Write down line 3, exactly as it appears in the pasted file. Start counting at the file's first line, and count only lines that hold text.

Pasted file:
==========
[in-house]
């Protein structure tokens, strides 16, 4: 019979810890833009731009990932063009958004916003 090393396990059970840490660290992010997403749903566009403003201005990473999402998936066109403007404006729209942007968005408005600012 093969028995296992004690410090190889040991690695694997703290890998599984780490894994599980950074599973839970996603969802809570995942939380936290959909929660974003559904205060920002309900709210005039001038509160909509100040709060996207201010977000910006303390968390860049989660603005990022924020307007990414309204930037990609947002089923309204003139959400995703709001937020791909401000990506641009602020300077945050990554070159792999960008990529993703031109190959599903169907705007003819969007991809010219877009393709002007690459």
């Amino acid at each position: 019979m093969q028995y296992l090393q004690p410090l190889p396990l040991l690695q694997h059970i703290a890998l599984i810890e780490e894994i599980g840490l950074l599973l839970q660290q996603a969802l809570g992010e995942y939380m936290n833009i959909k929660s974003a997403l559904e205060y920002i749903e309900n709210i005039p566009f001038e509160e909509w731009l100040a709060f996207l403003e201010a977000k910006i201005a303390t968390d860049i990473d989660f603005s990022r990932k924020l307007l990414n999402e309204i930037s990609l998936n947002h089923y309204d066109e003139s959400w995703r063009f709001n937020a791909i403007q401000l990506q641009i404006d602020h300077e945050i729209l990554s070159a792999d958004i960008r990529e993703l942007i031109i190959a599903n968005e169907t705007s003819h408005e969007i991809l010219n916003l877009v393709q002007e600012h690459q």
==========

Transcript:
């Amino acid at each position: 019979m093969q028995y296992l090393q004690p410090l190889p396990l040991l690695q694997h059970i703290a890998l599984i810890e780490e894994i599980g840490l950074l599973l839970q660290q996603a969802l809570g992010e995942y939380m936290n833009i959909k929660s974003a997403l559904e205060y920002i749903e309900n709210i005039p566009f001038e509160e909509w731009l100040a709060f996207l403003e201010a977000k910006i201005a303390t968390d860049i990473d989660f603005s990022r990932k924020l307007l990414n999402e309204i930037s990609l998936n947002h089923y309204d066109e003139s959400w995703r063009f709001n937020a791909i403007q401000l990506q641009i404006d602020h300077e945050i729209l990554s070159a792999d958004i960008r990529e993703l942007i031109i190959a599903n968005e169907t705007s003819h408005e969007i991809l010219n916003l877009v393709q002007e600012h690459q």